Six police killed in border battle between rival Indian states

GUWAHATI (AFP) - The chief minister from the north-eastern Indian state of Assam on Monday (July 26) accused police from a rival state of killing six of his security forces in a rare internal border clash.

The leaders of Assam and neighbouring Mizoram, which have been wrangling over their border for decades, blamed each other for the deadly violence.

Tensions have been building between the two states since last month when officials in Mizoram alleged that Assam police had taken over a border post.

Monday's clash took place near the town of Vairengte.

Assam Chief Minister Himanta Biswa Sarma said on Twitter that six Assam policemen had "sacrificed their lives while defending constitutional boundary of our state".

His Mizoram counterpart Zoramthanga did not confirm the deaths but said in a statement that shots were fired after a 200-strong police force from Assam "forcibly crossed" a duty post.

Mr Zoramthanga, who uses only one name, also claimed that the Assam police had damaged vehicles and assaulted unarmed civilians, including a tourist couple.

He said Assam police had opened fire at their Mizoram counterparts, who fired back.

Both ministers staged a social media campaign to make their cases, sharing videos showing civilians armed with batons clashing with police, cars and vans overturned, and a couple in a car with broken windows and windscreen.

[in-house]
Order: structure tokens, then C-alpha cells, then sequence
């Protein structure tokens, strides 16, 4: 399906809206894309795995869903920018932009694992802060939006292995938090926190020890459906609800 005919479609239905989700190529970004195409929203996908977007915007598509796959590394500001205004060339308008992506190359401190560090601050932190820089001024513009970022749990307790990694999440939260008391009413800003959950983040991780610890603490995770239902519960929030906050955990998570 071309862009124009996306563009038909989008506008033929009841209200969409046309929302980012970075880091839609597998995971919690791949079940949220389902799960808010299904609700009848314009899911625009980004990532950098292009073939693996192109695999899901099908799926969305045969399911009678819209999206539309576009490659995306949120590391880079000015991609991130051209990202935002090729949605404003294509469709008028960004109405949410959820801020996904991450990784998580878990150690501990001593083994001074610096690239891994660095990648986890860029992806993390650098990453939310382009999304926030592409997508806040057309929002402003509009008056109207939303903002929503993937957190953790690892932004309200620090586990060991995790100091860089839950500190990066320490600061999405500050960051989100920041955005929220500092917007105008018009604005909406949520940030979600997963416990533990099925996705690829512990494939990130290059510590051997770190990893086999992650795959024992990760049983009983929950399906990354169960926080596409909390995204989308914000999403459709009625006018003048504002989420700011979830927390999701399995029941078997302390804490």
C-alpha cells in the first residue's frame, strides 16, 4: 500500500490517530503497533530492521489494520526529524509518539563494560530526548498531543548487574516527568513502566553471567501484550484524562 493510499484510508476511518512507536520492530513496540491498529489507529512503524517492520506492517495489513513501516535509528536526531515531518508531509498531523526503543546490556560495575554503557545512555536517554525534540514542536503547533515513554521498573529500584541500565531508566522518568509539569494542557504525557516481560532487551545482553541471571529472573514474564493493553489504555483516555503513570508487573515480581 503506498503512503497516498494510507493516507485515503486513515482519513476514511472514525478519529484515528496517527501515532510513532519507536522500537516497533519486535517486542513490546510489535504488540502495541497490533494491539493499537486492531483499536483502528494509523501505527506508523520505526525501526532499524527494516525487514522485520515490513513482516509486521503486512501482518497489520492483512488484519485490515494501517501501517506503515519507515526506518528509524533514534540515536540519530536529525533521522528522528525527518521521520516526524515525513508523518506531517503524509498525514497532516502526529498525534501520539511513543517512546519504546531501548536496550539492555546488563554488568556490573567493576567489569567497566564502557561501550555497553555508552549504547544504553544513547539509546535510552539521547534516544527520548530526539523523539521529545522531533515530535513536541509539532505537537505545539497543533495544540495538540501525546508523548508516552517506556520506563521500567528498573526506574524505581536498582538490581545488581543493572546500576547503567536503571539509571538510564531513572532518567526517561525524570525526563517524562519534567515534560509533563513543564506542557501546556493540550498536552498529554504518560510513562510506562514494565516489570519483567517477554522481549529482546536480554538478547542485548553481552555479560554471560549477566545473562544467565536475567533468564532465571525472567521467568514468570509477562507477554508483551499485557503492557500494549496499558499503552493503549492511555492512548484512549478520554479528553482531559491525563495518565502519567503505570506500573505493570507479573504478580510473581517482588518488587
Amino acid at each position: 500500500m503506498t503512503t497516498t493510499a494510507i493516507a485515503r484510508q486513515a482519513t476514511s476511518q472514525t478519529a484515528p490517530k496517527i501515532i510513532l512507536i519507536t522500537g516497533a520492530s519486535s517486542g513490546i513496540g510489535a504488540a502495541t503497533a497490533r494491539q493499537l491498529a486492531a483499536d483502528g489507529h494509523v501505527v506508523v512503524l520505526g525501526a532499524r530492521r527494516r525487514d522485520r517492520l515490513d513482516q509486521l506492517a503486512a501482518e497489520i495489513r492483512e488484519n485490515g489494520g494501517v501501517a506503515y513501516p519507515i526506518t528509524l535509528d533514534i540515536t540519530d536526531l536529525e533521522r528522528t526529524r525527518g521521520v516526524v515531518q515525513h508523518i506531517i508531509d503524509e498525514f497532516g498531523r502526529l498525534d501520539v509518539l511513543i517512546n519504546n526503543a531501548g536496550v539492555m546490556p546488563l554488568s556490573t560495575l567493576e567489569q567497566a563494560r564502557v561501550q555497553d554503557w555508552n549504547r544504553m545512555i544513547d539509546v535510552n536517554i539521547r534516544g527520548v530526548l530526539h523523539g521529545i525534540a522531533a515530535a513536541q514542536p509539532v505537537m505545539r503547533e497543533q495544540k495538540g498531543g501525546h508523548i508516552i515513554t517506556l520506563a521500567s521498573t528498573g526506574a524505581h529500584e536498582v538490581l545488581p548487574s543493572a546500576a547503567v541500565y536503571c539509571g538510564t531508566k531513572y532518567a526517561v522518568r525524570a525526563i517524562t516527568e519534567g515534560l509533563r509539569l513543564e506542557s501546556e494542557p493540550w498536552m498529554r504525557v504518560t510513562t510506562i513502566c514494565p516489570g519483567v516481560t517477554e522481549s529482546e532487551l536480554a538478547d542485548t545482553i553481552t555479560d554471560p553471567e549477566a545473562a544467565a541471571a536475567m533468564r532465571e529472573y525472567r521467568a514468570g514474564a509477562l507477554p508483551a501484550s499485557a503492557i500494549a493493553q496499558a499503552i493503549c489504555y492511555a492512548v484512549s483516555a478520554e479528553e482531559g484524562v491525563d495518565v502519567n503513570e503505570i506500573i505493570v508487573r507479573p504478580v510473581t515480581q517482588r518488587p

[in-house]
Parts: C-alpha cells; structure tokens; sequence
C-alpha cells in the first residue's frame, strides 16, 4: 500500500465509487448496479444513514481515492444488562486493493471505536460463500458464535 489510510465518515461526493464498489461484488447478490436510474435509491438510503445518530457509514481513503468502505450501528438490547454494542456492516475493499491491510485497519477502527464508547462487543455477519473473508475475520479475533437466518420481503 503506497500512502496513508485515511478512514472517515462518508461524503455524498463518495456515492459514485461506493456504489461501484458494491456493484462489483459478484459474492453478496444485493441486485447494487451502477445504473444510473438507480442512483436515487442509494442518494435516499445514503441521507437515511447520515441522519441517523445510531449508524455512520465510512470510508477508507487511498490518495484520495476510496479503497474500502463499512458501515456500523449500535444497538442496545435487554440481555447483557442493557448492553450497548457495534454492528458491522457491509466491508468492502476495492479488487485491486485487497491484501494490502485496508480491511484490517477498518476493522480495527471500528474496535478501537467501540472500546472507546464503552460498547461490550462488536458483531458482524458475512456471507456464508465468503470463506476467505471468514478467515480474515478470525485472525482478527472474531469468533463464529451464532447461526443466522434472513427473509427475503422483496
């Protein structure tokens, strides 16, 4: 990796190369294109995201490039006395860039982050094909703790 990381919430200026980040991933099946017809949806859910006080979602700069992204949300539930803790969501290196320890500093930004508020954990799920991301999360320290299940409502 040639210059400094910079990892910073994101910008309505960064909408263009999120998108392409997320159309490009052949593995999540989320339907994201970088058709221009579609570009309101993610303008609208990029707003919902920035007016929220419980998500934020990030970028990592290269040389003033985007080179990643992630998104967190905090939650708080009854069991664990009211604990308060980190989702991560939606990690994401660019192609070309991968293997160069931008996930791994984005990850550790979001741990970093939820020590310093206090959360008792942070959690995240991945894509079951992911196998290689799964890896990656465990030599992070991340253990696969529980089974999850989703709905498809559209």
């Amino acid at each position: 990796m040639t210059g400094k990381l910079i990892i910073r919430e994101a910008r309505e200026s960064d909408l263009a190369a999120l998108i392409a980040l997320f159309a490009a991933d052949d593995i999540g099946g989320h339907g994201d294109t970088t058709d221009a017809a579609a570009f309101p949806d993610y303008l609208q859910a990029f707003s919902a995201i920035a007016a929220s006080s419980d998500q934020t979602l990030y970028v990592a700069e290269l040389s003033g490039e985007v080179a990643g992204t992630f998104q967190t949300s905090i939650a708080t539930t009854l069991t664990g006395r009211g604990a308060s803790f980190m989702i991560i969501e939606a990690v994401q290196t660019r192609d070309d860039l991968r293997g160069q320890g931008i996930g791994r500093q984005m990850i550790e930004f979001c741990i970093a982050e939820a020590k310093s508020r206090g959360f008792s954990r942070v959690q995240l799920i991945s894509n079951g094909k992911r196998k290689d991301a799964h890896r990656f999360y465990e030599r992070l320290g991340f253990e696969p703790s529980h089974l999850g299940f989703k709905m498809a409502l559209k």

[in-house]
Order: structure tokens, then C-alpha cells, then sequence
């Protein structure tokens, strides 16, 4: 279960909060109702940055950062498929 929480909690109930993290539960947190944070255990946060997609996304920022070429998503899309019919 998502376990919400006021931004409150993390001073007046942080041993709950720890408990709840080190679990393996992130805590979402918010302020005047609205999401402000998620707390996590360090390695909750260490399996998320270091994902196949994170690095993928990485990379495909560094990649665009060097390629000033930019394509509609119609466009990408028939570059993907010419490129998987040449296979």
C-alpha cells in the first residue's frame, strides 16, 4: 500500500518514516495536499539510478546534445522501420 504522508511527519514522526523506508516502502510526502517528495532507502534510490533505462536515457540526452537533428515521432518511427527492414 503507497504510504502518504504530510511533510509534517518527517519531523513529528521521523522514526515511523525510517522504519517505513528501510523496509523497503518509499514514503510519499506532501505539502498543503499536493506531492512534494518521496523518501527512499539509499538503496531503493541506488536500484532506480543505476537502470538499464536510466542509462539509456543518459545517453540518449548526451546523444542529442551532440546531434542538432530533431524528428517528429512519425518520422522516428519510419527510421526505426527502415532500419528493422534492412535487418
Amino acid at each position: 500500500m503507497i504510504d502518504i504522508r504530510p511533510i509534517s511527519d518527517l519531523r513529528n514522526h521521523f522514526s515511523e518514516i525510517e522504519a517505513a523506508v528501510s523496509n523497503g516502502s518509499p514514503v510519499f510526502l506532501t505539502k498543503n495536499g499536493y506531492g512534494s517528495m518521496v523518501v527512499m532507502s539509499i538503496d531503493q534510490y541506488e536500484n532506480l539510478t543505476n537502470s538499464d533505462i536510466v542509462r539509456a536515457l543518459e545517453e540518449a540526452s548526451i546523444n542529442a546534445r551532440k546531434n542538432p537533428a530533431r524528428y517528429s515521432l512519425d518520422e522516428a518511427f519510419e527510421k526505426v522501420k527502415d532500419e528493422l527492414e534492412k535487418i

Federal Home Affairs Minister Amit Shah sought to end the tensions that built up last month and the Indian media said he called the two ministers again on Monday to try to end the violence.

Mizoram was part of Assam until 1972 when it was split up. Mizoram became a state in its own right in 1986.

Mizoram says the area claimed by Assam has been used by its people for more than 100 years, but the Assamese insist that a large chunk of land has been forcibly seized.

Both states are ruled by regional parties allied with India's ruling Hindu nationalist Bharatiya Janata Party.

The far-flung and resource-rich north-eastern region has been a hotbed of ethnic tensions since India's independence in 1947.

Dozens of tribal groups and guerilla armies have demanded greater autonomy or independence from India.

Borders between the seven states in the region are not clearly demarcated, leading to regular disputes over land and assets.